Many Drugs Can Cause Psoriasis
Can pharmaceutical drugs be causing my psoriasis? This is something many psoriasis patients may be thinking. The tragedy I have found is that a patient can sometimes experience many of the typical signs and symptoms of psoriasis, like itchy, dry, or cracked skin. There may even be patches of plaque forming that look just like psoriasis. This “mystery illness” may even lead the patient down the road of taking an over the counter drug; they may visit a doctor or chemist and buy a cream, ointment or a tablet on the advice of the pharmacist in the belief that they have developed a new illness, one that affects their skin and looks and behaves a lot like psoriasis.
What this patient may be unaware of is that he or she may well have in fact a drug-induced (iatrogenic) case of psoriasis. Yes, it actually happens, you can develop psoriasis from taking a pharmaceutical drug.
In some situations it can be tricky for psoriasis patients to take pharmaceutical drugs for other unrelated conditions, such as high blood pressure. It is most unfortunate that some people who actually have pre existing psoriasis may face a Catch-22 situation, when a drug they take for another condition may cause their red, scaly or itchy rashes to get far worse, or may even bring on a case of psoriasis for the very first time.
Certain drugs, particularly those for bipolar disorder, high blood pressure, and hepatitis, can provoke psoriasis for reasons doctors don’t yet “fully understand”, according to a leading medical website I just viewed. Well it’s pretty obvious to me what is occurring, the drug is causing a degree of liver and/or kidney toxicity, something Dr. John Pagano (Healing Psoriasis) discovered many years ago. Whenever a patient cleans up his or her diet and lifestyle, and undertakes a good detoxification program, their psoriasis almost disappears.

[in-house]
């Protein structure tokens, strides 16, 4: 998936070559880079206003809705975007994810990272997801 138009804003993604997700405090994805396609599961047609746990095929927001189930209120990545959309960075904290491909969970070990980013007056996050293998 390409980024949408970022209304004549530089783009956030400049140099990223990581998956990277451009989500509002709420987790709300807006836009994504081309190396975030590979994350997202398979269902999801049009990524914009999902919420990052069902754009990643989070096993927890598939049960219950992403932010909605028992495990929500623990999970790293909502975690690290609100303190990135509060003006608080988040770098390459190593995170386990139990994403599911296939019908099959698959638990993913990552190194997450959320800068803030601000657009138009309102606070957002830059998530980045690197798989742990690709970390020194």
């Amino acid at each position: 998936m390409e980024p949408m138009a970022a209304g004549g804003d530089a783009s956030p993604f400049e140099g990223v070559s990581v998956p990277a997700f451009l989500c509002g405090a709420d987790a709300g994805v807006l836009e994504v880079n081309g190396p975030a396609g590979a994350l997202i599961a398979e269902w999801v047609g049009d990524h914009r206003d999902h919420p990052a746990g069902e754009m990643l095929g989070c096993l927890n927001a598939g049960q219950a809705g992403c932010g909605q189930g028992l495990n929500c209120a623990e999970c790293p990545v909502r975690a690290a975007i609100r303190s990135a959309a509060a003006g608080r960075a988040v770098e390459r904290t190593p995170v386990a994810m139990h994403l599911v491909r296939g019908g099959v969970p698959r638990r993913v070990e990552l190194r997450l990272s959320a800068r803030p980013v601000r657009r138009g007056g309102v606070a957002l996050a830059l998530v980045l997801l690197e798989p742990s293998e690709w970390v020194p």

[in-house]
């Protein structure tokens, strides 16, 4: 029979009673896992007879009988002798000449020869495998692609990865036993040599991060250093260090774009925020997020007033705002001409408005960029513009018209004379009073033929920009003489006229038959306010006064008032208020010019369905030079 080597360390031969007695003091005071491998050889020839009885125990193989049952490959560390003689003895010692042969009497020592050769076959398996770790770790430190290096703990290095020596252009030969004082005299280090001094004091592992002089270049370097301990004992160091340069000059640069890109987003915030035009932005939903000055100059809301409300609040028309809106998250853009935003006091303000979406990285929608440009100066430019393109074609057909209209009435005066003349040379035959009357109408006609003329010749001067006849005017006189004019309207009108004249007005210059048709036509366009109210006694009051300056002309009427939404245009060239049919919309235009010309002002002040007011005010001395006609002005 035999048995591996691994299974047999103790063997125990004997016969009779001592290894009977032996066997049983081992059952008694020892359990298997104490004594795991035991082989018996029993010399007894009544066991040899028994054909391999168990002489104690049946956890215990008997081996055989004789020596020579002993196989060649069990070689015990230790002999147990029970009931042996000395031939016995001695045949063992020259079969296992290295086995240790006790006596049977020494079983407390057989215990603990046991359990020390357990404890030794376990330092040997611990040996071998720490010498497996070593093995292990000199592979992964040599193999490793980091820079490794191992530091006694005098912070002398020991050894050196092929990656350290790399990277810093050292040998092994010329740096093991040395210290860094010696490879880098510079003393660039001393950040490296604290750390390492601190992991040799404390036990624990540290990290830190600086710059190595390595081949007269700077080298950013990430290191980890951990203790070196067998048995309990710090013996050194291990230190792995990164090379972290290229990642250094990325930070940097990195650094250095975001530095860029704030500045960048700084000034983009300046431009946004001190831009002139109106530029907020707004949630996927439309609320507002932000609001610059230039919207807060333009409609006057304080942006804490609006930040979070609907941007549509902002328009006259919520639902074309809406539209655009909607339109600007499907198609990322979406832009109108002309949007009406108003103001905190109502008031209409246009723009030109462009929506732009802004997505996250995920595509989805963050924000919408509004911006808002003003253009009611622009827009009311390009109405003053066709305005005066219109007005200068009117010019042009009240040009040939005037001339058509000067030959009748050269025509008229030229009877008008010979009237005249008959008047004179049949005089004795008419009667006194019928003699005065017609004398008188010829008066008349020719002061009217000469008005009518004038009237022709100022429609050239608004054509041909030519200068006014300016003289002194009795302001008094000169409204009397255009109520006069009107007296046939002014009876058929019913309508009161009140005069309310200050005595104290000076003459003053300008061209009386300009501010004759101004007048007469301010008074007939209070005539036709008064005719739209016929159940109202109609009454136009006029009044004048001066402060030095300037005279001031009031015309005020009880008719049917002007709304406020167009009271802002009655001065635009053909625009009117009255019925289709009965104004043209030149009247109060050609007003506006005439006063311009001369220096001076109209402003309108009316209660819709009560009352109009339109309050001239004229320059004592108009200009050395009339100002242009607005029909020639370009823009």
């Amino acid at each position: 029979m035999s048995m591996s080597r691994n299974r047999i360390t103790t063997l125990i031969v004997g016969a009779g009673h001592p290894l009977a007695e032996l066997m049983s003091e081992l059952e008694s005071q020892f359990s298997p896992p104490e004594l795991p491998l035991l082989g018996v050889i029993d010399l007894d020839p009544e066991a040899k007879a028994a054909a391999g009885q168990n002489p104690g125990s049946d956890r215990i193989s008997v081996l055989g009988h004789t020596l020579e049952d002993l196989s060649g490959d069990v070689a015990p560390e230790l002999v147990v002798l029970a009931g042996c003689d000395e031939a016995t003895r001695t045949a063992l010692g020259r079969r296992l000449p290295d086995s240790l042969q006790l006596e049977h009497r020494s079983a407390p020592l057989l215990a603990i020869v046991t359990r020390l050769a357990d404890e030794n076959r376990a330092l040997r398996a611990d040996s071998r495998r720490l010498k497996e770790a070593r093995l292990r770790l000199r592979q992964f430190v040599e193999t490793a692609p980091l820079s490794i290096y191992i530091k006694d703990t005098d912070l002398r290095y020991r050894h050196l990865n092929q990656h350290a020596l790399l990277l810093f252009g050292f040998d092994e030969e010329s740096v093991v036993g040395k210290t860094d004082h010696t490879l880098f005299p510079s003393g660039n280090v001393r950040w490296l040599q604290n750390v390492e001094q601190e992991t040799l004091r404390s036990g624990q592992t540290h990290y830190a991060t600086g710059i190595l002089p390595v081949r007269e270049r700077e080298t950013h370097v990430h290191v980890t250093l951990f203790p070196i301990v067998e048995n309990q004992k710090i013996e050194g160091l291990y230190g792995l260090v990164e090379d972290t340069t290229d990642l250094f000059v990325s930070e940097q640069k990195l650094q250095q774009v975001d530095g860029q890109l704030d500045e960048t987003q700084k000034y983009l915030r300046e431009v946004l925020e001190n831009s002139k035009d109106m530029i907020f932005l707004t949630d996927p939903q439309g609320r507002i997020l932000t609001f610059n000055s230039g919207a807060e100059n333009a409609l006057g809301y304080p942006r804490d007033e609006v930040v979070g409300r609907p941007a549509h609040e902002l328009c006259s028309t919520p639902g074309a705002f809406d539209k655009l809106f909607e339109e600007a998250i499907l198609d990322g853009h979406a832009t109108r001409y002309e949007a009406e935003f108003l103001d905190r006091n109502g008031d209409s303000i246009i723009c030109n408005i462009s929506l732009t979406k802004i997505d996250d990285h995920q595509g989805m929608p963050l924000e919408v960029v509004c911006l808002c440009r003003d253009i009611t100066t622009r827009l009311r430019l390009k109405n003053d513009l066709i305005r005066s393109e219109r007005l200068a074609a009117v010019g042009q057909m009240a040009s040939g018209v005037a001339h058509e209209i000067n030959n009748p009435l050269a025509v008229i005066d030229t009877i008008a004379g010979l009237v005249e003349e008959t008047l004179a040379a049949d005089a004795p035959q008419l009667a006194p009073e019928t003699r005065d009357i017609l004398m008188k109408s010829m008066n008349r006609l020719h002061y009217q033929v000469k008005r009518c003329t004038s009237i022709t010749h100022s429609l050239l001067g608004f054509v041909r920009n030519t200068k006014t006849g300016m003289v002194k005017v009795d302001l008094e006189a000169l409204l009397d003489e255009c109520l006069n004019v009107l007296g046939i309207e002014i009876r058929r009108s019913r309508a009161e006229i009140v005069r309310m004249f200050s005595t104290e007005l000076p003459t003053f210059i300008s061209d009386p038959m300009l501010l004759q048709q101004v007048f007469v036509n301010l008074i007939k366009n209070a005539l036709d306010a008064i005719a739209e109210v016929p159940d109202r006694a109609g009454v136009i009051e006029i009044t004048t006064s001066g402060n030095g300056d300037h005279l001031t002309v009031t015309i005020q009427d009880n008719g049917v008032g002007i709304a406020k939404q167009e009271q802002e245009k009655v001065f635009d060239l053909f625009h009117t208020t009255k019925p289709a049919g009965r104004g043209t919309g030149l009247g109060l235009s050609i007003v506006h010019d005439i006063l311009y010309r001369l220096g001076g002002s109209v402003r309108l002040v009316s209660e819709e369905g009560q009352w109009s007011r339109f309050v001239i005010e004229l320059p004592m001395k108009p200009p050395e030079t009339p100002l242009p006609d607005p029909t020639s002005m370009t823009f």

What doctors believe is that certain medications trigger or worsen psoriasis outbreaks in those who are genetically predisposed.
Here is a quote from The Journal of Clinical and Aesthetic Dermatology :
“Psoriasis is a commonly encountered dermatosis with a variety of internal and external paradoxical factors contributing to the clinical course of the disease. There are several drugs described in the literature that have been associated with the initiation, exacerbation, and aggravation of psoriasis. Understanding the pathophysiology can provide clues to treatment and management of drug-induced and drug-aggravated psoriasis, which may be indistinguishable from idiopathicpsoriasis. The clinical manifestations of drug-associated psoriasis can range from plaque-type psoriasis to severe erythroderma, thus warranting astute and sustained clinical observation”.
Psoriasis Patients May Take Other Drugs
Do you have psoriasis and another medical condition as well? Analysis of individuals with chronic psoriasis has revealed some interesting statistics2. Over one quarter of those with psoriasis have been diagnosed with high blood pressure (28.2%), diabetes (10.5%) and high cholesterol levels (12.5%). Bearing this in mind, many patients with psoriasis can be on multi-drug regimens; therefore a careful analysis of the various medications that can interact with each other as well as exacerbate psoriasis is very prudent.
Pharmaceutical drugs have several different ways in which they can affect a person’s susceptibility of developing psoriasis, including:
- Stimulate the development of psoriasis in susceptible or in non-susceptible individuals.
- Exacerbate pre-existing psoriatic skin lesions.
- Induce lesions or lesions different to those experienced by psoriasis patients.
- Developing drug-resistant psoriatic lesions.
|Discontinuing the causative drug stops the further progression of psoriasis|
|Tends to occur in patients with no previous history and/or family history of psoriasis|